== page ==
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As Tennessee Titans deal with COVID-19 surge, NFL considers changes to protocols but not stadium capacity – Pro Football Network

Masks inside NFL team facilities could return, and testing frequency could increase, but the NFL still plans on playing in front of full stadiums this fall — despite a surge in COVID-19 cases nationally. Those were a few of the details the NFL revealed to reporters just hours after they learned that the Tennessee Titans are experiencing the worst COVID-19 surge since training camp began.

The Titans’ COVID-19 conundrum

Quarterback Ryan Tannehill is one of nine members of the Titans organization who have tested positive since returning from Florida, where the team participated in joint practices with the Tampa Bay Buccaneers last week.

Other Titans players currently on the league’s reserve/COVID-19 list: tight end Geoff Swaim; linebackers Justin March-Lillard, Nick Dzubnar, and Harold Landry; defensive tackle Anthony Rush; and running back Jeremy McNichols.

Yet, NFL doctors view the league’s biggest spike in COVID-19 since training camp began as a “cluster,” not “an outbreak.”

The difference?

An outbreak is when there’s ongoing transmission within a club. Apparently, the NFL does not believe that’s the case in Nashville.

Head coach Mike Vrabel has been away from the organization since popping positive over the weekend and told reporters that, while he is feeling well, PCR tests continue to detect the virus in his system. The Titans’ situation demonstrates the prevalence of breakthrough cases, as Tannehill is part of the overwhelming majority of NFL players to be vaccinated.

The league’s latest vaccination rate? 93% among players and over 99% among staff

And those vaccines have been effective in both reducing spread and minimizing symptoms.

The rate of infection among unvaccinated players is seven times higher than that of vaccinated players, according to Dr. Allen Sills, the NFL’s chief medical officer.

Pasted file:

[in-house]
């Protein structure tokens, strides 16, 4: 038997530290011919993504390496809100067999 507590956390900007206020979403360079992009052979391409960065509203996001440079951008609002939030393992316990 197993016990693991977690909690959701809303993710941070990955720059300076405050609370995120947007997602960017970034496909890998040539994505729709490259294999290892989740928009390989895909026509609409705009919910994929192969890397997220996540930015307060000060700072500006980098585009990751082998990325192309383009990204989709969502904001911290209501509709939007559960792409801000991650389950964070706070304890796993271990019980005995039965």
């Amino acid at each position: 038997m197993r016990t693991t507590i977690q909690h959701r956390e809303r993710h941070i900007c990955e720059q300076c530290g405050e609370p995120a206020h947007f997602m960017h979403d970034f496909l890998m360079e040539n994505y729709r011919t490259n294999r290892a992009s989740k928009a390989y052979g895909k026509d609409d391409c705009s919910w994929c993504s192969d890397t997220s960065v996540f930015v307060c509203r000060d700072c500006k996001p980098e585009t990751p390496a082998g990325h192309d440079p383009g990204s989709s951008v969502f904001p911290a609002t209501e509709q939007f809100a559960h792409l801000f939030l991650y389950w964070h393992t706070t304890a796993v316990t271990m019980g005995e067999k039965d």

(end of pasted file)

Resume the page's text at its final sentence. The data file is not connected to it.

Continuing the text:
“Vaccines are working … If we had [the NFL’s] vaccination rates in our country, we’d be in a far, far different place,” Sills said.

The surge in cases in Tennessee was not the league’s only COVID-19 headache Thursday. In Buffalo, a couple of outspoken unvaccinated players griped on social media about mask-related fines — over $14,000 each — they have received in recent days.

Bills receiver Isaiah McKenzie posted a copy of his fine letter — in which the league punished him for flouting the mask policy, even on a day in which NFL representatives were on campus — with the sarcastic caption: “They got me! @NFL you win!”

That prompted teammate Cole Beasley, the NFL’s loudest anti-vaxxer, to chime in with his similar experience.

“Don’t worry they got me too,” Beasley wrote. “But I was wearing a mask when I was in close contact with a fully vaxxed trainer who tested positive and still got sent home. So what’s the point of the mask anyways? Meanwhile I’m here still testing negative and can’t come back. Make it make sense.”

What changes to the COVID-19 protocol might the NFL make?

The CDC has long said that while masks help prevent those who wear one from getting infected, they are most effective in preventing the person who wears one from getting others sick. In other words, the NFL forces Beasley and other unvaccinated players to wear masks in an effort to protect the people around them.

The NFL has not ruled out returning to a mask mandate for everyone while inside team facilities, regardless of their vaccination status.

The league is also recommending to the NFLPA — which has blocked a league-wide vaccine mandate — that testing become more frequent. Currently, vaccinated and asymptomatic players are tested once every two weeks. The NFL wants to change that to once a week.

As for the league’s fans, engagement is booming, with season ticket renewals at a five-time high, the NFL announced. The league wants all of those tickets used; there is no plan at this time to reduce capacity, even with the surge in cases nationally.

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